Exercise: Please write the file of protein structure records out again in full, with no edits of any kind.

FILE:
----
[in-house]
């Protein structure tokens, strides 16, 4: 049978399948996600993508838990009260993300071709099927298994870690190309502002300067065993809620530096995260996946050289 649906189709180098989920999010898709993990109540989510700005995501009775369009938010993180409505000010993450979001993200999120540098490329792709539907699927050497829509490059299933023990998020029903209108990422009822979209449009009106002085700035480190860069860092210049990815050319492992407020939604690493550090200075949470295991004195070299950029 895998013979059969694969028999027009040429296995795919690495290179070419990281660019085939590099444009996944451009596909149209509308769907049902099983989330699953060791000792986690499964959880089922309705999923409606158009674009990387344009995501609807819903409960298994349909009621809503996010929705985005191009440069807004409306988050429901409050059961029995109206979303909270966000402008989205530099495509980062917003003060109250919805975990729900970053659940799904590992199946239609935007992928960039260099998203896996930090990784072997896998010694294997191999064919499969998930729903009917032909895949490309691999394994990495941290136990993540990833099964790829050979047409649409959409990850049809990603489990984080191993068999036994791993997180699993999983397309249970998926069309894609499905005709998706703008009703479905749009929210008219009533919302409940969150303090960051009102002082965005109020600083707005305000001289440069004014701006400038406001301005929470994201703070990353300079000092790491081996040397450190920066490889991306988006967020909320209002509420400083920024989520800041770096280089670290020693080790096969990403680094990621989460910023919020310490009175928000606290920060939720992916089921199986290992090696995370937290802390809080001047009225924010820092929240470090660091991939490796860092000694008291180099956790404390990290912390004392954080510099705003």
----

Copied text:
[in-house]
């Protein structure tokens, strides 16, 4: 049978399948996600993508838990009260993300071709099927298994870690190309502002300067065993809620530096995260996946050289 649906189709180098989920999010898709993990109540989510700005995501009775369009938010993180409505000010993450979001993200999120540098490329792709539907699927050497829509490059299933023990998020029903209108990422009822979209449009009106002085700035480190860069860092210049990815050319492992407020939604690493550090200075949470295991004195070299950029 895998013979059969694969028999027009040429296995795919690495290179070419990281660019085939590099444009996944451009596909149209509308769907049902099983989330699953060791000792986690499964959880089922309705999923409606158009674009990387344009995501609807819903409960298994349909009621809503996010929705985005191009440069807004409306988050429901409050059961029995109206979303909270966000402008989205530099495509980062917003003060109250919805975990729900970053659940799904590992199946239609935007992928960039260099998203896996930090990784072997896998010694294997191999064919499969998930729903009917032909895949490309691999394994990495941290136990993540990833099964790829050979047409649409959409990850049809990603489990984080191993068999036994791993997180699993999983397309249970998926069309894609499905005709998706703008009703479905749009929210008219009533919302409940969150303090960051009102002082965005109020600083707005305000001289440069004014701006400038406001301005929470994201703070990353300079000092790491081996040397450190920066490889991306988006967020909320209002509420400083920024989520800041770096280089670290020693080790096969990403680094990621989460910023919020310490009175928000606290920060939720992916089921199986290992090696995370937290802390809080001047009225924010820092929240470090660091991939490796860092000694008291180099956790404390990290912390004392954080510099705003």